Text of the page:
Every now and again a topic is put in front of you that really makes you think. This week was exactly that as I was asked to join a podium panel discussion with 3 others in Lucerne, Switzerland to discuss the definition of solidarity fashion consumption as a part of a Public Eye initiative to raise awareness on the topic.
Based on the predictions of scientists, if the fashion industry continues in it’s current tracks it will face major problems as early as 2050. It is becoming emphatically clear that some of the resources needed to create fashion are finite. Most critical of which being fresh water. According to the WWF it takes 20’000 litres of water to produce 1 pair of jeans and one t-shirt.
A McKinsey & Company report predicts water supply to outstrip demand by 40% in 2030 – OMG that is only 12 years from now!
This is just where the whole discussion of sustainability begins. But what is solidarity fashion consumption?
What is Solidarity Fashion Consumption?
RIPESS, the international network for the social and solidarity economy defines solidarity fashion consumption as being:
“The social and solidarity economy is a movement that aims to change the current social and economic system. Solidarity economic principles serve as the new basis – principles based on solidary exchange that connects individual needs with those of the community.”
Put simply it means to create decent living conditions for everyone around the world. This alone is a gigantic mission. In reality most of us are far to far removed to really be able to judge whether what we buy makes a positive impact to everyone around the world?
An an example a recent study on hair products showed biodegradable hair products using animal testing and those not using animal testing to not be biodegradable. Which product is better?
Having stated I don’t wear real fur I was then asked whether animals were more important to me than humans. Of course not, but there is a one to one relationship between the death of an animal and wearing fur. The discussion then goes further. If so concerned about an animal dying for fur why would I still be eating meat?
Solidarity of fashion made simple
To be honest at the beginning of the discussion I really felt I was complying with the solidarity of fashion as I was so proud to be wearing and supporting a local Zurich designer – Paradis des Innocents.
Quite obviously there is a lot more behind the topic than that.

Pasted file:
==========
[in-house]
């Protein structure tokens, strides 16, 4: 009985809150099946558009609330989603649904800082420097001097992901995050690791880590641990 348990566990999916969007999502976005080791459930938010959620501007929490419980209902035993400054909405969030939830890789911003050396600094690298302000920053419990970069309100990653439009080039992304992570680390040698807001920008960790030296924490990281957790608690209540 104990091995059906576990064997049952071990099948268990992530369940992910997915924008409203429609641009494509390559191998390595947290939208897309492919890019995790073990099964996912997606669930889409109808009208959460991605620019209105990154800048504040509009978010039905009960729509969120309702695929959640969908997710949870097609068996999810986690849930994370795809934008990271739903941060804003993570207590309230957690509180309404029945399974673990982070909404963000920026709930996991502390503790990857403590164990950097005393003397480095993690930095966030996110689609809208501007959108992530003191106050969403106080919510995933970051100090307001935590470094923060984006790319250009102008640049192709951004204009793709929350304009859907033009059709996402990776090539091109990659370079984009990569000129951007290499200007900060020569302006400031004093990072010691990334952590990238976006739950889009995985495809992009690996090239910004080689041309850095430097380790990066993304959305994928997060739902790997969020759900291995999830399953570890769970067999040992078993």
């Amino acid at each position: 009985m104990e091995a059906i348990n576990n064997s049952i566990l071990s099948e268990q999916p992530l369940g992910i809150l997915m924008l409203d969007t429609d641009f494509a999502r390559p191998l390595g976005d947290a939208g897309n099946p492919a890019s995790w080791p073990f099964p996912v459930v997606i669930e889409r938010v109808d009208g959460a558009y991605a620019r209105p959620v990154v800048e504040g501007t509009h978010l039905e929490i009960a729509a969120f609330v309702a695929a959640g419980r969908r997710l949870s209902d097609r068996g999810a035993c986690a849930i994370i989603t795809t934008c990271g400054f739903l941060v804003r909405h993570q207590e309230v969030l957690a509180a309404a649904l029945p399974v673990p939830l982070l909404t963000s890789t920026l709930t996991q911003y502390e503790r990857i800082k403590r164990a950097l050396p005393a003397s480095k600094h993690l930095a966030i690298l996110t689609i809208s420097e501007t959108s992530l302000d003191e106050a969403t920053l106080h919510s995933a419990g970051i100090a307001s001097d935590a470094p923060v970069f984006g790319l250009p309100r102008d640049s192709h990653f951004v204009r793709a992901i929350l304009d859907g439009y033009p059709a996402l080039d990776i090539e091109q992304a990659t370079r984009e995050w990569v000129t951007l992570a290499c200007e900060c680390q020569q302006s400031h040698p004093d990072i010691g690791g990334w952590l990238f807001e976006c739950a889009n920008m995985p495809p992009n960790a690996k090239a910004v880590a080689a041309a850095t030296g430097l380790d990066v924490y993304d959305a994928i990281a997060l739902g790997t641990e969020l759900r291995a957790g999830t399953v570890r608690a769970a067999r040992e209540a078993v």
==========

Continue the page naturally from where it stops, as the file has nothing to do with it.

We often concern ourselves with correct labour rates. However environmental disruption such as extreme weather conditions, in the geographical locations where cheap labour is available, is also a high risk factor.
According to the organisation for Economic Co-operation and Development (OECD), four out of five countries most affected by rising sea levels are fashion’s biggest manufacturing hubs: China, Vietnam, India and Bangladesh.
Transportation also faces an uncertain future as oil fields become more difficult to access.
2008 saw a 45% increase in oil prices from the months January to July – showing just how volatile and sensitive oil prices are to short-term market imbalances.
This only touches the surface of potential problems the fashion industry is set to face.
The good News
The good news is that a number of leading fashion businesses are initiating sustainability changes. However as consumers we too have the responsibility to start consciously thinking about the overall impact of our consumption habits.
For me the definition of Soldarity Fashion Consumption is to move towards a much more conscious pattern of consumption. Not to try and change everything at once but to move forward by taking small REAL steps towards a better World.
Sustainable Shopping Trips
As a small move towards increased solidarity fashion consumption FunkyForty will be hosting small shopping trips with maximum 5 participants.
Each participant is to bring along a piece of clothing which they like. Using this as a base to create a totally new look for the new season.
The aim is to halve the normal consumption. At the same time maintaining a sense of Fashion and trendiness.
It’s also a chance to meet my dear readers in person! We have fun adventures planned with apero, discounts, new brand discoveries and even short trips through Switzerland.
To register please send a mail to email@example.com
Thank you to Public Eye for raising awareness on this very important issue – the more awareness gained the more opportunity for real change!
Rebekka Sommerhalder – owner of fair trade clothing store Glore in Luzern
Benjamin Steinweg – Public Eye regional group member from Bern
Daniel Wünn – supporter of “effetive altruism“
FunkyForty – Yvonne Aeberhard Stutz
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